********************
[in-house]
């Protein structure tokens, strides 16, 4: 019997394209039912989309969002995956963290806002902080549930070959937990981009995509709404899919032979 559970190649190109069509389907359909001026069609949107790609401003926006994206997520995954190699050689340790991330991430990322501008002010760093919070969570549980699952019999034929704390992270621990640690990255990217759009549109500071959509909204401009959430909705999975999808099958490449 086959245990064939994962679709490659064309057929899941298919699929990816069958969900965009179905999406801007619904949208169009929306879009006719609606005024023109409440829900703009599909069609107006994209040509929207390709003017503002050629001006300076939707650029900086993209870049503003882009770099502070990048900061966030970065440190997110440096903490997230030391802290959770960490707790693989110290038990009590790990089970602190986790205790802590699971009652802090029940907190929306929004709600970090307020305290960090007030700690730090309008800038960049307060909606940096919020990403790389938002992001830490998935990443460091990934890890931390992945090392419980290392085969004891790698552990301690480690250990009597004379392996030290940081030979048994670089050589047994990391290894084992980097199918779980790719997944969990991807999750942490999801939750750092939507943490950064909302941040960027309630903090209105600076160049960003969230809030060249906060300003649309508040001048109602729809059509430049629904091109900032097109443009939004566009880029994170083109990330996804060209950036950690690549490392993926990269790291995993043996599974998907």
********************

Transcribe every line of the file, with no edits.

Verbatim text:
[in-house]
């Protein structure tokens, strides 16, 4: 019997394209039912989309969002995956963290806002902080549930070959937990981009995509709404899919032979 559970190649190109069509389907359909001026069609949107790609401003926006994206997520995954190699050689340790991330991430990322501008002010760093919070969570549980699952019999034929704390992270621990640690990255990217759009549109500071959509909204401009959430909705999975999808099958490449 086959245990064939994962679709490659064309057929899941298919699929990816069958969900965009179905999406801007619904949208169009929306879009006719609606005024023109409440829900703009599909069609107006994209040509929207390709003017503002050629001006300076939707650029900086993209870049503003882009770099502070990048900061966030970065440190997110440096903490997230030391802290959770960490707790693989110290038990009590790990089970602190986790205790802590699971009652802090029940907190929306929004709600970090307020305290960090007030700690730090309008800038960049307060909606940096919020990403790389938002992001830490998935990443460091990934890890931390992945090392419980290392085969004891790698552990301690480690250990009597004379392996030290940081030979048994670089050589047994990391290894084992980097199918779980790719997944969990991807999750942490999801939750750092939507943490950064909302941040960027309630903090209105600076160049960003969230809030060249906060300003649309508040001048109602729809059509430049629904091109900032097109443009939004566009880029994170083109990330996804060209950036950690690549490392993926990269790291995993043996599974998907």